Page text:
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Scab at ear tips wont heal

Discussion in 'Dog Health issues and questions' started by dogo610, Mar 22, 2006.

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  1. dogo610

    dogo610 Boxer Buddy

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    I recently took Cassius to the vet and he says that this is normal and that it is caused by flapping his floppy ears very hard and that they should eventually harden and stop bleeding.

    Cassius has had this since he was about 6 months old. At that age he started developing these hard scabs on the tips of both ears. At first I just ignored them, but then the scabs got bigger and harder and would bleed from time to time. I figured they were just small cuts and that they would heal but after the blood clotted and they scabbed up, they would bleed again another day. They seem to be in this same endless cycle forever. Does anyone with a floppy earred dog have this problem?
     
  2. gmacleod

    gmacleod Elusive Moderator Staff Member

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    Nope. It's not that uncommon though (and not just with natural ears either - cropped dogs often have similar problems) and is very frequently caused by yeast or other fungal infection. No sign of any of that on the tips of the ears?
     
  3. dogo610

    dogo610 Boxer Buddy

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    No signs of yeast, fungus or bacteria of any kind. The vet assurred me that there was no infection and no problem. He recommended using the powder that is commonly used for stopping the bleeding in the quick when trimming nails.

    So you're saying that this is a common problem for boxers even when the ears are cropped?
     
  4. gmacleod

    gmacleod Elusive Moderator Staff Member

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    Not common that every second dog has it ;) But common enough that you'll find plenty of previous threads on the forums about it. And yes, sometimes it's cropped ears, sometimes it's natural ones.
     
  5. Roxy'sNewMom

    Roxy'sNewMom Boxer Insane

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    We are a floppy family, but Roxy has ALWAYS had the hard tip on her ears. It doesnt bother her, and they never bleed though. She scratches her ears alot, so we thought it was from that or her tags hitting her ears?!
    Shaunna
     
  6. dogo610

    dogo610 Boxer Buddy

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    thanks for the responses. Well Cassius' ears dont bleed all the time and its not a lot of blood (maybe half a drop and maybe once every week or two).

    If this condition is common enough, does that mean that it usually resolves itself (bleeding eventually stops)?
     
  7. tesster

    tesster Boxer Insane

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    Tess has a scab that won't heal on her ear too. She had it for a LONG time, but when we switched her to raw it went away. However, my parents fed them kibble while were were on our honeymoon and it's back. :( We've switched back to raw, so I'm hoping it will go away again.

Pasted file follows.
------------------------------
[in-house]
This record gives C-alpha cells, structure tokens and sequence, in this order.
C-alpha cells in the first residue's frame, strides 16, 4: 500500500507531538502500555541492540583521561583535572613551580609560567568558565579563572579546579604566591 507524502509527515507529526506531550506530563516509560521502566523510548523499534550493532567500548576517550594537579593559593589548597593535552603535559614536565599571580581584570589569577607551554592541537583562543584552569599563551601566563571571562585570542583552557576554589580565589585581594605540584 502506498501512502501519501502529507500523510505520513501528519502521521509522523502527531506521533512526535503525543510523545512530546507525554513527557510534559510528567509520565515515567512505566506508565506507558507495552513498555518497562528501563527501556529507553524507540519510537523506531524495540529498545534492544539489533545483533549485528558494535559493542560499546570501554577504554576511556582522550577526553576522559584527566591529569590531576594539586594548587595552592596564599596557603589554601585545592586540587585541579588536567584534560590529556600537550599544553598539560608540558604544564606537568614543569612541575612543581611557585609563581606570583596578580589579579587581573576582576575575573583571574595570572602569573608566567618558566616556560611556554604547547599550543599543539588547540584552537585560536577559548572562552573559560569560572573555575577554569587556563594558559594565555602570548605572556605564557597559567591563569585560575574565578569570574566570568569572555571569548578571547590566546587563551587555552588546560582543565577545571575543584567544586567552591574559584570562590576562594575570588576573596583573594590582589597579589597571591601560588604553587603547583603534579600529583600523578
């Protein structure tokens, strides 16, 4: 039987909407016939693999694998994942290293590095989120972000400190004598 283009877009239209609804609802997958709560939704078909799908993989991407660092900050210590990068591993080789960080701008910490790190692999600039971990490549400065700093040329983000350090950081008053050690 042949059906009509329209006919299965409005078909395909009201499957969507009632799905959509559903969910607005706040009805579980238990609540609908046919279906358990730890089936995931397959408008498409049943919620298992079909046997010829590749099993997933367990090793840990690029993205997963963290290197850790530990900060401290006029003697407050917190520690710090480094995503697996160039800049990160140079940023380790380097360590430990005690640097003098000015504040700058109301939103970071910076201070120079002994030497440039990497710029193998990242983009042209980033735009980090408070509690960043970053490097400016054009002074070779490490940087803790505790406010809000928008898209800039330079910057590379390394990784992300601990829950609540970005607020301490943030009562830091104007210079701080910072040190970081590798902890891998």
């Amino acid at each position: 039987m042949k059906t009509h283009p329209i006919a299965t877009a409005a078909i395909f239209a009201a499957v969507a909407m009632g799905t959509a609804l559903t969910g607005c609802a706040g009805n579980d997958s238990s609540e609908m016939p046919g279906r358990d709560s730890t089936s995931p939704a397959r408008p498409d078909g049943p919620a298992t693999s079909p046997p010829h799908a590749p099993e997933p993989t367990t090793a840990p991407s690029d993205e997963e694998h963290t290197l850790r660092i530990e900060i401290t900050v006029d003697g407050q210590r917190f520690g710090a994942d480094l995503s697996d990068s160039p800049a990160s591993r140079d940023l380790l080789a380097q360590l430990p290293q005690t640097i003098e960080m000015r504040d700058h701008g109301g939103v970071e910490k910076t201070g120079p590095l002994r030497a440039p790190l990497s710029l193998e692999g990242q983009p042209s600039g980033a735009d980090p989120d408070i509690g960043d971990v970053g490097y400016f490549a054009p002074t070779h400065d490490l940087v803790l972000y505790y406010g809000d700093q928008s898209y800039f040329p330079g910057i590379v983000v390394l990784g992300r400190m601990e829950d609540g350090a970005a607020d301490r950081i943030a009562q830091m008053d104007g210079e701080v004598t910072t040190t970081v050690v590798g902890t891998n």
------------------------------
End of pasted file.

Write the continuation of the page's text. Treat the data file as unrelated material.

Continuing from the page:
8. gmacleod

    gmacleod Elusive Moderator Staff Member

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    Well, it's the sort of thing that usually has an underlying cause. So yes, if you address that, the problem usually resolves. As already mentioned, yeast is often a cause. And that is always present on the skin of dogs - even if not in great enough quantities to present as an infection, it *is* there.

    Anyway, things that often help are high quality diets that are fairly low in grains, and that do not contain such low quality products as wheat, corn, beet pulp, soy, or molasses. And it's worth checking treats too, because you'll usually find those things there (flour and molasses in particular). Added to that, a probiotic in the diet is usually helpful, since that contains microorganisms that help to keep yeast populations down.
     
  9. crowpete

    crowpete Boxer Insane

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    OK so do you think Darby has a yeast infection... On the tips of her ears it is flaky but not really dry feeling more greasy. I thought maybe it was because I was not cleaning them well enough. I only use a wash cloth on her face and ears when bathing her. Maybe it is an infection?
     
    Last edited: Mar 22, 2006
  10. gmacleod

    gmacleod Elusive Moderator Staff Member

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    Quite possibly. Two things you could try there (assuming you're already feeding a good food, and there are no nasties in his diet - wheat, soy, corn, beet pulp etc) are adding a probiotic to the diet. Plain natural yoghurt will do nicely - but it needs to be unsweetened (no sugar, and no aspartimine either). You can even apply that topically too - plenty people do for their own yeast infections ;) Even if it doesn't help, it certainly isn't going to do any harm.

    The second thing is adding a source of omega 3/6 essential fatty acids to the diet. Those are excellent for skin and coat, and a great supplement anyway. Good sources are flaxseed, olive or fish oils - just a tablespoon every other day is plenty. Once again, even if this doesn't provide a cure, it's good for him anyway and won't do any harm at all.
     
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